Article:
In any event, O’Hara introduced Neel to other luminaries in the New York artworld whose portraits she often painted. Soon after that, she became something akin to the court portraitist for the post-Abstract Expressionist demimonde, allowing for her slow return to its limelight, along with financial success, measured by a string of solo exhibitions at the Green Gallery. At that juncture, timing was on Neel’s side, as Abstract Expressionism was running out of gas while new and very different stylistics were coming to the fore in a quickly changing artworld. Robert Rauschenberg and Jasper Johns had their influential exhibitions at the Leo Castelli Gallery that same year, 1958. Soon after that, Peter Selz presented his New Images of Man at MoMA, making New York safe for figurative expressionism. Another of Neel’s most famous paintings is a 1970 portrait of Andy Warhol, showing him looking away from the viewer’s gaze, shirtless, revealing the post-surgical scars that resulted from his being shot by Valerie Solanas the prior year. That, too, goes missing from the exhibition but is included in the catalog.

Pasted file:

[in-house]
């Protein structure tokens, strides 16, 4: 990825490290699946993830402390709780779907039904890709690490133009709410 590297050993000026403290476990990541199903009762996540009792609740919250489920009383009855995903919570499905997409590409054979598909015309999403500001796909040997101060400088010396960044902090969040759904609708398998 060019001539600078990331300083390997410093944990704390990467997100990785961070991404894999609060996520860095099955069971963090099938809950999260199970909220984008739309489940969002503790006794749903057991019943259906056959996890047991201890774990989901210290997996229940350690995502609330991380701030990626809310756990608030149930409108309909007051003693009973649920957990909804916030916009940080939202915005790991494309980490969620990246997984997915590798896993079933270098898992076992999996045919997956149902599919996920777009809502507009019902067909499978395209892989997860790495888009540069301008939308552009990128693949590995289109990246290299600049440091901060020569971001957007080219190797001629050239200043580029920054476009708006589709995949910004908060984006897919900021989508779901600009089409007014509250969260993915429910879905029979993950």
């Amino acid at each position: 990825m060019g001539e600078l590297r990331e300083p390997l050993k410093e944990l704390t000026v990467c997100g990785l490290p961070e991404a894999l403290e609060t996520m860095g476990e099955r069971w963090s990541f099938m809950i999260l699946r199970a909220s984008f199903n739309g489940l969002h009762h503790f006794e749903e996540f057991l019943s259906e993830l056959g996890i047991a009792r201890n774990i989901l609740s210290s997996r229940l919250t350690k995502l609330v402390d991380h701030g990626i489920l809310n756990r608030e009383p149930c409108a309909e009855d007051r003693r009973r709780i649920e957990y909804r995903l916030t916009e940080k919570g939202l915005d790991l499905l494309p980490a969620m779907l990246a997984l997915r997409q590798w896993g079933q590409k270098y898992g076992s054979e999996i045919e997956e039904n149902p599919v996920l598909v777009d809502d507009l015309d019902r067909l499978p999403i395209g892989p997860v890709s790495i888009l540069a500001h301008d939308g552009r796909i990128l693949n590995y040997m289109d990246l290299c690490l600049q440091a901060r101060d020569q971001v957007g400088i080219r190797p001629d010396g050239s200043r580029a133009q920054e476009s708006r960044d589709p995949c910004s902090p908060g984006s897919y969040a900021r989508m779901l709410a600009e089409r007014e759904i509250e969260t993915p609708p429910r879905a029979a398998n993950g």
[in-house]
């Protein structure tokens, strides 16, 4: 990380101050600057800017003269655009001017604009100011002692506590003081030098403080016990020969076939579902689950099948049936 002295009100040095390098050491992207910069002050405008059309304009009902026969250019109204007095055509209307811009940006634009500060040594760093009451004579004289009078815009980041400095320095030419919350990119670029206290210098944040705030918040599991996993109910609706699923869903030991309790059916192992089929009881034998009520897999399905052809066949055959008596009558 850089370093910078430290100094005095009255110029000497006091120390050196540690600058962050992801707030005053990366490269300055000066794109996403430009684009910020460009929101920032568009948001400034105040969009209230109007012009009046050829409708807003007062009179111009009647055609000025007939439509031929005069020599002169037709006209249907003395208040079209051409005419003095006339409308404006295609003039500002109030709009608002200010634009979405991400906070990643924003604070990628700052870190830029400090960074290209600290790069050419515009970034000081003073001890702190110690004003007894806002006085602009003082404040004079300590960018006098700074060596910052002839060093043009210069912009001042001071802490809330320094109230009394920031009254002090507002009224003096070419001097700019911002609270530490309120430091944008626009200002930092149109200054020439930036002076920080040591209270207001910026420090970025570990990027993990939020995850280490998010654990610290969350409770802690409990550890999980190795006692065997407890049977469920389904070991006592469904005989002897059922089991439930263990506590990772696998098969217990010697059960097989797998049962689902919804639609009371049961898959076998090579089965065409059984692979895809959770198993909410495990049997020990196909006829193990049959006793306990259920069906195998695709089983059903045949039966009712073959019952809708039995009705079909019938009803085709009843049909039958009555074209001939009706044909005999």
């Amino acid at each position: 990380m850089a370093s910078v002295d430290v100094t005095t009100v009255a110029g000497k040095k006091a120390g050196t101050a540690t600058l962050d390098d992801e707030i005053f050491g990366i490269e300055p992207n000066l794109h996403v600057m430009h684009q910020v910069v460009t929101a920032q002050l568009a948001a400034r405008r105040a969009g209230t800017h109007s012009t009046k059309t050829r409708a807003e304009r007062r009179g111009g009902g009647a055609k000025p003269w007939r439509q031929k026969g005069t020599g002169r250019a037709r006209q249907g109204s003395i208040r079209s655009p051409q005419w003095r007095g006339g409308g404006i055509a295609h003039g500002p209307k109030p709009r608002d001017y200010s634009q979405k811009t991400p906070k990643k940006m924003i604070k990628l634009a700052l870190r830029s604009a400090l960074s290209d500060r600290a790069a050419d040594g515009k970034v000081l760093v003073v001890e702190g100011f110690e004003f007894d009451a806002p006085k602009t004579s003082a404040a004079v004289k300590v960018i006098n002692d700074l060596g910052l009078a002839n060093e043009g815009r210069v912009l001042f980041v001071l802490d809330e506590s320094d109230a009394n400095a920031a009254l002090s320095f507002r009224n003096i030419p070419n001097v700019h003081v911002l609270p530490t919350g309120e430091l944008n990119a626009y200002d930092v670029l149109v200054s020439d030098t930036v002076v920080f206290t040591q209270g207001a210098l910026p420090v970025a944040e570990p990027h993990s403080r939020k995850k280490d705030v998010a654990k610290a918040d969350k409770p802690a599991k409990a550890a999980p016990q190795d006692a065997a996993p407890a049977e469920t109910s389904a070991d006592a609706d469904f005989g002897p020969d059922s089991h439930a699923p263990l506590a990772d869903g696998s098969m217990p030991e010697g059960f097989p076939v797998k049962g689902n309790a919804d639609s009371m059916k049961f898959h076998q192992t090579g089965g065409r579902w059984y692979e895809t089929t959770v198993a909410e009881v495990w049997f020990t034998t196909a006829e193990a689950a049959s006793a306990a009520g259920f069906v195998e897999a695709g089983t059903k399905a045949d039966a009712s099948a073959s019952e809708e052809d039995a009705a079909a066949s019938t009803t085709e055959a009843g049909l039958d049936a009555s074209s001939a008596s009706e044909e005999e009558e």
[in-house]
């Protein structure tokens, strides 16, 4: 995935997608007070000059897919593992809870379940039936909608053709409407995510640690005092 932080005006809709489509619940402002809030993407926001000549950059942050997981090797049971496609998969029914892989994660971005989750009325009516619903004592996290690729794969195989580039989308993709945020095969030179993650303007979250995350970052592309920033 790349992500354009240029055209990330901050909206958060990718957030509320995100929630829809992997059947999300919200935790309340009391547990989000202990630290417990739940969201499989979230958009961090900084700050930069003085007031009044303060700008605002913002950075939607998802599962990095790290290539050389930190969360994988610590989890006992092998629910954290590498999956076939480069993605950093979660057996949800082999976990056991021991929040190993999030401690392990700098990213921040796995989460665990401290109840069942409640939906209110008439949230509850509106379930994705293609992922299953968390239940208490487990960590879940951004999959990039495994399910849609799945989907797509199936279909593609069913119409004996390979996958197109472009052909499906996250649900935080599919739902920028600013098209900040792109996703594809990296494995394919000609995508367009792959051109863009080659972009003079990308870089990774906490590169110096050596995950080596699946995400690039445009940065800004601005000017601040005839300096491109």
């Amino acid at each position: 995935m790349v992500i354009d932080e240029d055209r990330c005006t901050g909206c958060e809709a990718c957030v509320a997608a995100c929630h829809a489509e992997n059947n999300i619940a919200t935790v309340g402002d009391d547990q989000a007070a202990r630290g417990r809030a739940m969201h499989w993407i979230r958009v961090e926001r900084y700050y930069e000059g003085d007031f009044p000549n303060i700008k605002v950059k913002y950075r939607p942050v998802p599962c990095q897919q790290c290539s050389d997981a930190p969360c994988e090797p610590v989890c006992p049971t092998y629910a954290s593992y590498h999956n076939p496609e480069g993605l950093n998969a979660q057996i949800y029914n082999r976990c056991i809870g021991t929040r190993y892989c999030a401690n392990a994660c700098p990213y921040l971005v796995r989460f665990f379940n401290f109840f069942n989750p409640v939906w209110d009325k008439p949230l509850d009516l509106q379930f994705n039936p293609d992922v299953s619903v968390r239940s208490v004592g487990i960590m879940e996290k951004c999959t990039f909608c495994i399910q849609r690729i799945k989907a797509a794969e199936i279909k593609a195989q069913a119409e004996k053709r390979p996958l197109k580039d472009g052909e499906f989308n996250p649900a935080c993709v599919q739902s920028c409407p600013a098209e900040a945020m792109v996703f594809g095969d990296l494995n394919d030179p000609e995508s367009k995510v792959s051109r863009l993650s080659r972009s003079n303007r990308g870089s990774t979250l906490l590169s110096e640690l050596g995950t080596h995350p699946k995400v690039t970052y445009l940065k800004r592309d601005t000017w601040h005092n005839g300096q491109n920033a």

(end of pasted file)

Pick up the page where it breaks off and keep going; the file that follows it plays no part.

One intriguing portrait included in the exhibition and the catalog is the 1962 painting of a young Robert Smithson, captured years before artworld fame knocked on his door. It is one of very few Neel compositions showing an upward-looking figure. He is depicted from a low vantage gazing toward a distant horizon far beyond the picture space, another rarity in Neel’s oeuvre. Here we see Smithson’s face in exaggerated profile, revealing a lantern jaw and acne scars that resemble third-degree burns. Even
more remarkable than the depiction of Smithson’s chiseled face is the way that Neel painted his hands, revealing them as contorted clutches of misshapen knuckles and serpentine digits. Neel was always able to paint hands in ways that accentuated and modified her portraits’ psychological and emotional power. The Max Beckmanesque Max White (1935), Elenka (1936), claimed by some to be a portrait of Surrealist filmmaker Maya Deren, and Phillip Bonosky (1948), are examples. The jovial-looking Fuller Brush Man (1967) also features enlarged, over-articulated hands, but in this case, they are the static predellas of a figure that seems content to sit down and rest for a few hours. He also displays some discomfort about being interrogated by Neel’s prying eyes, struggling to not break from his phony Willy Loman-esque optimism. In other paintings, Neel reverses this emphasis by radically understating the hands of her sitters, making them look like palsied sausages, as can be seen in the distraught-looking Randal in Extremis (1960) or the uncomfortable and impatient looking Henry Geldzahler (1967).